We only get to the mountain top for a little while and then we look around and we got to go back down. If you don’t enjoy the journey, then all you get is that ten minutes on the mountain and then you’re climbing another mountain. Bliss is a deep sense of joy, contentment, and that confidence that no matter what happens in life, you can handle it. It’s about emotional mastery and emotional resilience. That’s how I’m defining bliss. My journey or my passion is to help real estate investors, women, business owners, people in general, to let you enjoy that journey. Let me tell you a story. Your story is perfect, but I’m going to tell you another one.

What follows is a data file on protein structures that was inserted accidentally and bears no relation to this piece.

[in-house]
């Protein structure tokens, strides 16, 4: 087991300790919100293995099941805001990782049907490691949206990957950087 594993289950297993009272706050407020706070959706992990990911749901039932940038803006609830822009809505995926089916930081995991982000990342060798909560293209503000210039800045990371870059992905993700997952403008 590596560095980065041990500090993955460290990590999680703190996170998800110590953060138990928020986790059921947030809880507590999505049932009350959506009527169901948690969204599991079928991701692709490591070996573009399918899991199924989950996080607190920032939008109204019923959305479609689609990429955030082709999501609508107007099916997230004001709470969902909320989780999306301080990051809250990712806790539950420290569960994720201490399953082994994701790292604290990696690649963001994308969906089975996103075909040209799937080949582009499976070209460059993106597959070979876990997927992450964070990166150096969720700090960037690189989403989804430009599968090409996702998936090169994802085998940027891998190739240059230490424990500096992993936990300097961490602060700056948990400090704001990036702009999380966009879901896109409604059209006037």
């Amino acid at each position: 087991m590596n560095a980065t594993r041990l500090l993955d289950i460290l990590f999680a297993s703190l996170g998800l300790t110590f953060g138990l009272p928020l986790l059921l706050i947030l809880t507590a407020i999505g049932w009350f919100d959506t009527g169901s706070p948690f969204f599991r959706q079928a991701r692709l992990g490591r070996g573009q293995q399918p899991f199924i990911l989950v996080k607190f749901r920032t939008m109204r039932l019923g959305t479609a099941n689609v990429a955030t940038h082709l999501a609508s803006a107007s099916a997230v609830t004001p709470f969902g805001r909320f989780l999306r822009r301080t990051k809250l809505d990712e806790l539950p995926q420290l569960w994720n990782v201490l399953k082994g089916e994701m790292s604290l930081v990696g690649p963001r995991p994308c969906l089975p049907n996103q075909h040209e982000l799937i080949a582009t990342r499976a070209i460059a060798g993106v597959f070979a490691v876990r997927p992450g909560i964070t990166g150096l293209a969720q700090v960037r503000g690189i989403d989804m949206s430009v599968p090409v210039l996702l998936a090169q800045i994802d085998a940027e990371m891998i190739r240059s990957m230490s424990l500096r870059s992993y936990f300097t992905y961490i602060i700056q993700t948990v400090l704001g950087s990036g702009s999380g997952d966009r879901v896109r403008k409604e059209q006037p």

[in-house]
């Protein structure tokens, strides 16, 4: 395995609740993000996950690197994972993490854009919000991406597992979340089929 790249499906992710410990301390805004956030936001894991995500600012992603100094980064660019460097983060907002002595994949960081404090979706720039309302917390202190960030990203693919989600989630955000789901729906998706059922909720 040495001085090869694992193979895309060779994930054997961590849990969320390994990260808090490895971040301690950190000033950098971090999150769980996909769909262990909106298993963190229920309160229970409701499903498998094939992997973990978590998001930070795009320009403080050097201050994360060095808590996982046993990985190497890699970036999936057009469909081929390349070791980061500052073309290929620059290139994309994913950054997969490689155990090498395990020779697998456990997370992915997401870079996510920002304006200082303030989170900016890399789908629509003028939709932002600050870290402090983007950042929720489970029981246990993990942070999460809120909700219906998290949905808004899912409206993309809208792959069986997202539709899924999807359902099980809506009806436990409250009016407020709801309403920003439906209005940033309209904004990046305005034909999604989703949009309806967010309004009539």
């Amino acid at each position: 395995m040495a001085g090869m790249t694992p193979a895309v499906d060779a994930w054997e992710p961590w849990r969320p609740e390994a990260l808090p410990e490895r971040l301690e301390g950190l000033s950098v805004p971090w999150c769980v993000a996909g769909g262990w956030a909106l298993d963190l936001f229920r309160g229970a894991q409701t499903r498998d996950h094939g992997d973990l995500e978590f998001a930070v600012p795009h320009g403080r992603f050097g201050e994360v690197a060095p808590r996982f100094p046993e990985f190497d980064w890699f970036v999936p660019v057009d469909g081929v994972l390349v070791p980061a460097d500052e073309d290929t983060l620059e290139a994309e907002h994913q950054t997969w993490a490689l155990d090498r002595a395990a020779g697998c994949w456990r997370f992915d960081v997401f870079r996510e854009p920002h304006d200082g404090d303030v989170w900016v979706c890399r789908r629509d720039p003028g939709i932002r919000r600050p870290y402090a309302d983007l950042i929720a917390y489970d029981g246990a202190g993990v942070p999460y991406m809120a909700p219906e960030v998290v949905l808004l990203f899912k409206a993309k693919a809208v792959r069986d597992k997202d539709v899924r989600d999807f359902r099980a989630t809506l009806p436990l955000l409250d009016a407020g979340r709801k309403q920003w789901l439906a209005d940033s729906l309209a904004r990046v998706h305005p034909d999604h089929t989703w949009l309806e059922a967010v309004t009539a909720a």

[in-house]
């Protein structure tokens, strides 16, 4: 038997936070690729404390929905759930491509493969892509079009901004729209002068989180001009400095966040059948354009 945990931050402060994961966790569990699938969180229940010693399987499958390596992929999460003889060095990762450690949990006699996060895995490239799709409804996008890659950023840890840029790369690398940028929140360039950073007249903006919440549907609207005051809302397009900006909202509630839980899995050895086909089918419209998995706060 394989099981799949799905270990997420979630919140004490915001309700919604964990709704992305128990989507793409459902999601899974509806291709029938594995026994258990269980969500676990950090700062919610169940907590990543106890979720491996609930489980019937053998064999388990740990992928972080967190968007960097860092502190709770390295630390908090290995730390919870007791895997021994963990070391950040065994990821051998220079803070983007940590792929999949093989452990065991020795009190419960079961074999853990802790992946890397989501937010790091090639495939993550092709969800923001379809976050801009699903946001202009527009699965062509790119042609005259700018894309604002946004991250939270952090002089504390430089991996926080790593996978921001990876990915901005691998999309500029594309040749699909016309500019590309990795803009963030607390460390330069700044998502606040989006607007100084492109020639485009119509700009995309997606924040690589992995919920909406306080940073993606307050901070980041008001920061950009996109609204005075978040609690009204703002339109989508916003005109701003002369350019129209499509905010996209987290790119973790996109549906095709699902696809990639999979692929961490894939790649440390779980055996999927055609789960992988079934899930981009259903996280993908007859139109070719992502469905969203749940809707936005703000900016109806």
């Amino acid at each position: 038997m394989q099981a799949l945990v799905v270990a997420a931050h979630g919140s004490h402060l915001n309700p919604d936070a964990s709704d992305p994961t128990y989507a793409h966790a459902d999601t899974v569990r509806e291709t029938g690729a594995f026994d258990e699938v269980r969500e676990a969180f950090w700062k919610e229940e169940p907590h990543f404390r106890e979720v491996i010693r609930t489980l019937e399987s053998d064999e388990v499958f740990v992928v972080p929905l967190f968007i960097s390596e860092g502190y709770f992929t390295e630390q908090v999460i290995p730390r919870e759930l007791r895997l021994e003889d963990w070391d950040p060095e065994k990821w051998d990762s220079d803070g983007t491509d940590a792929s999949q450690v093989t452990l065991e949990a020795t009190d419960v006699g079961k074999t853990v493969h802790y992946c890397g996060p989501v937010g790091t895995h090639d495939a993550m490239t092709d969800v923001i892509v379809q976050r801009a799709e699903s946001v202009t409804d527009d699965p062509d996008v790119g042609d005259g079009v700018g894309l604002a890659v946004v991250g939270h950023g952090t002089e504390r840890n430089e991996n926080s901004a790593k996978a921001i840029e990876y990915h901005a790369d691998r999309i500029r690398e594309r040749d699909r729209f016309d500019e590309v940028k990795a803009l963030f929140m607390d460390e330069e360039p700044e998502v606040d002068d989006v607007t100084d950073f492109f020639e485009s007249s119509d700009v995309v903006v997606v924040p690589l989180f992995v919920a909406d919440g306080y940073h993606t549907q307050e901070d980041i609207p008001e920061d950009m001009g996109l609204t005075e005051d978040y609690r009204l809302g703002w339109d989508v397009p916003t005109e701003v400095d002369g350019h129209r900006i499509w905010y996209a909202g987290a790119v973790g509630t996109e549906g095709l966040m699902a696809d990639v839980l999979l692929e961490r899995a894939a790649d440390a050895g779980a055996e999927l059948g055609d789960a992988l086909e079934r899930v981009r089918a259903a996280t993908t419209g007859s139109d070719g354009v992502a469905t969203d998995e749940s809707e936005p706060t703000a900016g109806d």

I was in Iceland and we wanted to go see a glacier. It was a two-and-a-half-hour drive. We decided to do it. We were driving along and there are two ways that we can approach this. We can drive as fast as possible and make the two-and-a-half-hour drive two hours, or we can drive below the speed limit. We’re on vacation. Everybody is like, “Really?” We’re driving and looking around and enjoying the scenery, the terrain and the way that it changes. Here, it’s plants and waterfalls. Here, it’s lava. We’re getting out, taking pictures and stopping for lunch. The experience of going to that glacier was completely different by doing it that way. We had this beautiful journey that ended up taking us three hours. We got to the glacier. We hung out there for two hours. It was gorgeous and worth the journey. We drove back and enjoyed the drive back too. We went to dinner. Our next goal was to find a hotel and go to dinner.